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Profitable Support Revenue

Cameras and Software Licenses after-sales


Yesterday, I was talking with a friend of mine who imports high-end Japanese consumer optical goods. He was telling me about how call volumes were increasing but sales were decreasing. Much of these calls were around service. I asked him if service was a big profit center for him. I was surprised to hear that it was not a profit center after 10+ years in the business. The following applies to someone reselling cameras as much as it applies to the creator of software licenses.

When product companies (factories, distributors, and retail) start, they often focus on initial product sales. As they mature (and their industry matures), the value of their customer base needs to be used and they focus more on services, support, accessories, etc. This is exactly the stage my friend is in– much of his product line is sold at zero margin because of intense market pressure.

How should my friend better use his install base and create a real revenue stream outside of initial product sale? If he increases service rates he will likely drive his customers elsewhere. He could sell extended service plans (like the US), but there is always a feeling that such programs do not justify the cost.

Support contracts that are paid periodically are in effect insurance. The risks must have a reasonable chance of happening. In the US, auto insurance companies typically pay for windshield glass damages caused by rocks. While most people can afford this cost and their annual fees far exceed this cost, they feel good that the insurance company is paying for this– it justifies the insurance decision. One of the best ways to justify the support contract is to offer “preventative maintenance” services. For a camera, this can be a cleaning and inspection. For software, this can be a implementation and configuration inspection.

In addition to ‘justifying the insurance decision”, I have found that such programs are a business benefit because the create positive customer face time. Customers often use the opportunity to ask about their product and become far more satisfied when they learn to use it properly. It is also a great time to discuss how they are using your product (and the basic customer problem environment) in order to s up selling opportunities. From my experience, I could justify the cost of preventative maintenance exclusively from the follow-on orders that it directly creates. Keep in mind that preventative maintenance is on your schedule– there is no urgency so you can utilize slow service periods or trips to nearby customers as triggers for the visit. In nearly all cases, you will need to remind the customer that he is eligible for this service and agree on when.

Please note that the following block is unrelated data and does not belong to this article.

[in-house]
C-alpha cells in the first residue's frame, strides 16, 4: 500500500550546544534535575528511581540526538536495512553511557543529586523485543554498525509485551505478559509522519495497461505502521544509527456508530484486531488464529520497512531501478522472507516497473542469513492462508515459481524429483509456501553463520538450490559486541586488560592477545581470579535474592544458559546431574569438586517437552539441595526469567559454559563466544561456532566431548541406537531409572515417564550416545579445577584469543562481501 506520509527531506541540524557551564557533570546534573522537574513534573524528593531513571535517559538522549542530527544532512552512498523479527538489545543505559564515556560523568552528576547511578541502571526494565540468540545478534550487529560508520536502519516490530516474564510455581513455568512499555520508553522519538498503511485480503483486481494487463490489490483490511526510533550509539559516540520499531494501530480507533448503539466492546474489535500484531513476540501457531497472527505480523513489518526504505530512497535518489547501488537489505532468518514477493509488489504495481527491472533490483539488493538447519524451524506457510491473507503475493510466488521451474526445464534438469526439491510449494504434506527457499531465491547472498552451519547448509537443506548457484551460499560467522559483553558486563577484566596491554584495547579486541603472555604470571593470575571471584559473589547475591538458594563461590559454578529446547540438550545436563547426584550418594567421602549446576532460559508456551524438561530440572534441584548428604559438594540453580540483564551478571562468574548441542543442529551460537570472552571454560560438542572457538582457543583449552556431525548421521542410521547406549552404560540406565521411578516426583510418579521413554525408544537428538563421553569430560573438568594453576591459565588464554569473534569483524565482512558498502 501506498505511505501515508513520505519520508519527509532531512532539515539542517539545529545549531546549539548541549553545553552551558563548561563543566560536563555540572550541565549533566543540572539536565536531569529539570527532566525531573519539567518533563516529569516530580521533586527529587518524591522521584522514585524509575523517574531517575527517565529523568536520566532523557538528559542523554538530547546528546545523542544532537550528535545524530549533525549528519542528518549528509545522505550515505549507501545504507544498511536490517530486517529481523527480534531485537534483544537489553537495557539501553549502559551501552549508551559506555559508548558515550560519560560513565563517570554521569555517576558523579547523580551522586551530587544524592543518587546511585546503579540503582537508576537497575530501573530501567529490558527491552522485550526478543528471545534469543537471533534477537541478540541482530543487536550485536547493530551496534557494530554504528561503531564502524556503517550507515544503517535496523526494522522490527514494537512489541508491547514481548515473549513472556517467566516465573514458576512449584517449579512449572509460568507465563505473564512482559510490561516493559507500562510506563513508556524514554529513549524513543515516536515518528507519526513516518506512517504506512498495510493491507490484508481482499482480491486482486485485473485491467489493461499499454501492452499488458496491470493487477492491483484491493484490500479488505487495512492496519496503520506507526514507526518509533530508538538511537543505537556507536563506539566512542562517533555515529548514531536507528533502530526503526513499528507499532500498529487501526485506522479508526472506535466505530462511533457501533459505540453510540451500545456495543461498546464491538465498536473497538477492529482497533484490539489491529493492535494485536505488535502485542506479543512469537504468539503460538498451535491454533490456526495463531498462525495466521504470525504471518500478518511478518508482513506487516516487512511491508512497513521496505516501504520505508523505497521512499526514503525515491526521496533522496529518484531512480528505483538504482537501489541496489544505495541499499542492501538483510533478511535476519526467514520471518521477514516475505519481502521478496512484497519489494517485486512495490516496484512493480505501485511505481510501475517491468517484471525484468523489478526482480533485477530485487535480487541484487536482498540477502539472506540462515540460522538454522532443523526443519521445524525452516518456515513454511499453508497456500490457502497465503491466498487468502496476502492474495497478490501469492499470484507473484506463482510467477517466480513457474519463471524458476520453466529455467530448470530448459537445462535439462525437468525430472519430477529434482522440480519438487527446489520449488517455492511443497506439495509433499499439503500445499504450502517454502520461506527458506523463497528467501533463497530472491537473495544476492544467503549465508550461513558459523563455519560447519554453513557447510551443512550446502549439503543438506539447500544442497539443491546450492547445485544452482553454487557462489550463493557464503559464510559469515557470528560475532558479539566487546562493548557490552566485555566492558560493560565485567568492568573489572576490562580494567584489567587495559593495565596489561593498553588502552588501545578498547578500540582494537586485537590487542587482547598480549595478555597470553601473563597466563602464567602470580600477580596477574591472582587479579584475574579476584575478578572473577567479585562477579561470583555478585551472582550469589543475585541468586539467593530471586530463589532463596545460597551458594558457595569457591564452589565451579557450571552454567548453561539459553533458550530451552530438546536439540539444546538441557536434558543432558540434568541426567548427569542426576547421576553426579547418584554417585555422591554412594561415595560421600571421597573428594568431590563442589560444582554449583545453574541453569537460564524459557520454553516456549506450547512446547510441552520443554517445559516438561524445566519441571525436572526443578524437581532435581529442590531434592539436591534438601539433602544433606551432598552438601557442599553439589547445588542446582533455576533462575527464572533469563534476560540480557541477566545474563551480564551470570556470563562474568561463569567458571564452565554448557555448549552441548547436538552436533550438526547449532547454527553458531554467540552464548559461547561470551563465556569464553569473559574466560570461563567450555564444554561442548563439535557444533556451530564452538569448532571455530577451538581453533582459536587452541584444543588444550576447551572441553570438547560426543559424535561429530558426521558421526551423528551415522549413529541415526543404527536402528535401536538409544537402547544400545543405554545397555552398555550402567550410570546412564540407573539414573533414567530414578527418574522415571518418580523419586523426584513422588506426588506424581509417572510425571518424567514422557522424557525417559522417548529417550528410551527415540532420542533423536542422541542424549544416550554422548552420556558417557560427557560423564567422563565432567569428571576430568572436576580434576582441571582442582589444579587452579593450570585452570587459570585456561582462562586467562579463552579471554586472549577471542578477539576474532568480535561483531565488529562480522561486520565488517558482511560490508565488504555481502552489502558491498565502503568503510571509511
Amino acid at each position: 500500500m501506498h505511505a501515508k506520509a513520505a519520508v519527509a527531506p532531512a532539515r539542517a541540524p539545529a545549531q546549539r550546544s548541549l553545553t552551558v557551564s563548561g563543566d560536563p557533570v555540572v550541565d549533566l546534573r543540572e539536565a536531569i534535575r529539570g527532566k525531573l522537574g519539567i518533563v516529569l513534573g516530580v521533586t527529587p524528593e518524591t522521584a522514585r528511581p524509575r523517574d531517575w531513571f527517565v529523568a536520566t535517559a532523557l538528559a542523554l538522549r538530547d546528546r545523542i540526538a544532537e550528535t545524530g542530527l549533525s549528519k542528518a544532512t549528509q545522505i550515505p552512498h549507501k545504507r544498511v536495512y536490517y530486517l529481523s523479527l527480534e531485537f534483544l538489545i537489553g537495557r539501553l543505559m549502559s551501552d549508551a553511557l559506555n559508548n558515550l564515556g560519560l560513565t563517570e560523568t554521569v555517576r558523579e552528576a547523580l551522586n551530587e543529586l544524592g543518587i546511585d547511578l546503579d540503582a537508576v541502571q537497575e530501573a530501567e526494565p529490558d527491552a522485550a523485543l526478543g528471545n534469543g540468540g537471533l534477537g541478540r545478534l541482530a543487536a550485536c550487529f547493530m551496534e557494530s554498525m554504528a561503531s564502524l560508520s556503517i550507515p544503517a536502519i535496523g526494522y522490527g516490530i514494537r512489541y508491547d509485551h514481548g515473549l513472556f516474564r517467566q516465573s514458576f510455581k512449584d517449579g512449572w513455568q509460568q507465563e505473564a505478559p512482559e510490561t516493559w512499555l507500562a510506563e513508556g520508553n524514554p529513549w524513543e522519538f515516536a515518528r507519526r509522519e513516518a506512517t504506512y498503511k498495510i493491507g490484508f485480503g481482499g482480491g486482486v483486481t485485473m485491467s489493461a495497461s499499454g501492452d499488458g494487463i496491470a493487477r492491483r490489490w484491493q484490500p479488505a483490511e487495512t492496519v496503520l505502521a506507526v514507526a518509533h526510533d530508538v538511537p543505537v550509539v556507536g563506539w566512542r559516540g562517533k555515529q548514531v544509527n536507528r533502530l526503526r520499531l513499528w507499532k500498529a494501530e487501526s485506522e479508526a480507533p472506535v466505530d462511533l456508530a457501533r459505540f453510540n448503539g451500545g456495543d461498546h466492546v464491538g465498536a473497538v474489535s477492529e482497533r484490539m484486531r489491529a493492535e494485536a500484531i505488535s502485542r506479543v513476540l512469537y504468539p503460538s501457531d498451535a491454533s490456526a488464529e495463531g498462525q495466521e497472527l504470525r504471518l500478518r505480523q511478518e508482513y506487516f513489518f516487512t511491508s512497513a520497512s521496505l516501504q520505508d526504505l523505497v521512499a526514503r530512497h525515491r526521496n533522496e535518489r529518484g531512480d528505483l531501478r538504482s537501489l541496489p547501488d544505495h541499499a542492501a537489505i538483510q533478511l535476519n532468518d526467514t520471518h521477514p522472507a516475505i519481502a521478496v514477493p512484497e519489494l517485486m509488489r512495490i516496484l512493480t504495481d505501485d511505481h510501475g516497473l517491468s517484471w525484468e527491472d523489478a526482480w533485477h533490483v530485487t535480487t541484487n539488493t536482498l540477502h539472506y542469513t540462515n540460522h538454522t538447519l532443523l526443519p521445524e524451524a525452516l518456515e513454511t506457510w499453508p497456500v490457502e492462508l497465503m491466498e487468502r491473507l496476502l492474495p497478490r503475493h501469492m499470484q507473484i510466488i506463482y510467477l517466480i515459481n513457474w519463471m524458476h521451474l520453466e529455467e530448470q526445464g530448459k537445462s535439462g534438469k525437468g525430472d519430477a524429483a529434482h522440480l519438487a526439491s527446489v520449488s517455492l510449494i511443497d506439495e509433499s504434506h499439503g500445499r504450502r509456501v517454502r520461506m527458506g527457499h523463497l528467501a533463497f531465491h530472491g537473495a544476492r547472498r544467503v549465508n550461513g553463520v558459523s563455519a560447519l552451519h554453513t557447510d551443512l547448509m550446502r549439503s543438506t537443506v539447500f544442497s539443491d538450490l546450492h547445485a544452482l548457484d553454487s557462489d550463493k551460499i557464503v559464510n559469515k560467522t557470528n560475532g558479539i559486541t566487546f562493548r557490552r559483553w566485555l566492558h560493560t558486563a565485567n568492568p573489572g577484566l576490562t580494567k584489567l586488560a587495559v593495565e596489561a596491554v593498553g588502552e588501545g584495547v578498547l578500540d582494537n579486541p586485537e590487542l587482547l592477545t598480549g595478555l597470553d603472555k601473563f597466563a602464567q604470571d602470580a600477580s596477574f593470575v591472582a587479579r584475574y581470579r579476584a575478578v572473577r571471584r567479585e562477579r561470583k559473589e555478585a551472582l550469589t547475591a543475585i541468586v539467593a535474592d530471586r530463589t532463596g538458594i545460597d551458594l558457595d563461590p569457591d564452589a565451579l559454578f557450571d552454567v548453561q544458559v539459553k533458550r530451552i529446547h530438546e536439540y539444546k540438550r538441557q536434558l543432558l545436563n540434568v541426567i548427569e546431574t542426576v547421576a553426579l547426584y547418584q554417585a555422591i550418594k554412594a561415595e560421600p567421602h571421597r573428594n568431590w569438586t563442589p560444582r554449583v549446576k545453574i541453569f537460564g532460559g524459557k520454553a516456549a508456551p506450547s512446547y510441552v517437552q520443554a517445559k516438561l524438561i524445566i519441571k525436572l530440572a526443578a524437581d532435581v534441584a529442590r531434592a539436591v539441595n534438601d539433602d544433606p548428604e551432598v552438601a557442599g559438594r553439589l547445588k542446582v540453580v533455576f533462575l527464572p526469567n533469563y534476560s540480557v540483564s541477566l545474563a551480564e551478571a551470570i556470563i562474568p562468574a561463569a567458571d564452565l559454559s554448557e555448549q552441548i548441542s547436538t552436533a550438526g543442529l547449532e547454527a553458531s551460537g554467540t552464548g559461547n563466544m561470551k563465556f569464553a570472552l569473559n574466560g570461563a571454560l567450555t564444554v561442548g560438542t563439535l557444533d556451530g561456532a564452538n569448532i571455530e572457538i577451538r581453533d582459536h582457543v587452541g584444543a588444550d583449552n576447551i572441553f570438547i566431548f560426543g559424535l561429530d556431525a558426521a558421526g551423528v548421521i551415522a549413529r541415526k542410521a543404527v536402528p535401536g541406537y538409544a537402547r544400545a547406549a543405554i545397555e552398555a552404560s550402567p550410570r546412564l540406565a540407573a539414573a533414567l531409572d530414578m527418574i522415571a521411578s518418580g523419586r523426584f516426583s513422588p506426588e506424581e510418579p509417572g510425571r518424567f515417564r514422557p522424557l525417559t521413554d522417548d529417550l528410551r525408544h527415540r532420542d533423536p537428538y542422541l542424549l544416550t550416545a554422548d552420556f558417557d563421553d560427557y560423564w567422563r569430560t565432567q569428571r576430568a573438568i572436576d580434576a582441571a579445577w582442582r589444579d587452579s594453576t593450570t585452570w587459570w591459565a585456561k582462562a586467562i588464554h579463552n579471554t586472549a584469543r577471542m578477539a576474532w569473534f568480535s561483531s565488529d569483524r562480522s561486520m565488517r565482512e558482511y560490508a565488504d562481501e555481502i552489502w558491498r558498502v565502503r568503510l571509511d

Now with a justification, we need to make the insurance. For my friend, labor has a lower internal cost than parts. Other benefits like response time, loaner equipment, etc also have relatively low internal costs. For him (in addition to the preventative maintenance package above), I would recommend that the service agreement covers 100% of all labor (but not the cost of parts), priority (in the queue) for service work, free call-in support, and make loaner equipment an un-promoted benefit. For a software company, I would recommend free version updates, bug fixes, and telephone/email support (24×7 is great cash since almost nobody wants to actually use the off-hour component).

In general, your product has many competitors and you must be aggressive with price. Your support service has little or no competition, therefore you can be rigid with pricing. Make a fair price (around 15% is normal) and refuse to discount. You can justify this by communicating to the customer that such support fees keep the products supported and ensure your value– if we starve the support, the product is in higher risk of “end of life”. The only exception to this no-discount strategy is that you should discount extended duration (eg 3 years instead of 1 year) packages– this reduces the number of renewal opportunities and since each renewal cycle is always less than 100%, you can justify some mutual savings. Also, insurance is fundamentally about paying when you don’t need coverage so that you have coverage when you do need it. If a customer stops with support and then re-starts, there needs to be some ‘back to support’ fee in order to discourage such on-off-on behavior. For software, I recommend to charge the full price back to the point that support was stopped, for hardware it can be a one time fee. When a customer calls for fee-based service, offer to put him on a support contract and treat the call as if he has coverage so long as the customer commits to pay this week.

Next, sell you product with bundled support– even if that means discounting the product-never discount the support part for reason previously discussed. This means the customer ‘loses something’ when he does not renew the support. This is far better than trying to sell ‘additional costs’ after the warranty has expired. Secondly, people understand reasonable limits and have rational expectations from support contracts while warranty expectations, disputes regarding support vs warranty, and draconian regional default warranty laws all conspire to make warranty delivery (without support) expensive and dissatisfying for both side.

All of this, by the way, is really just the basics. Once this is generating good margin, it is time to do high value added service. Insurance is also about actuarial tables and the house placing bets in its favor– high value add service usually comes from knowing the probabilities and making smart bets that the customer perceives and zero risk for them. …. but that is for another article and my friend first needs to get the basics up and working.

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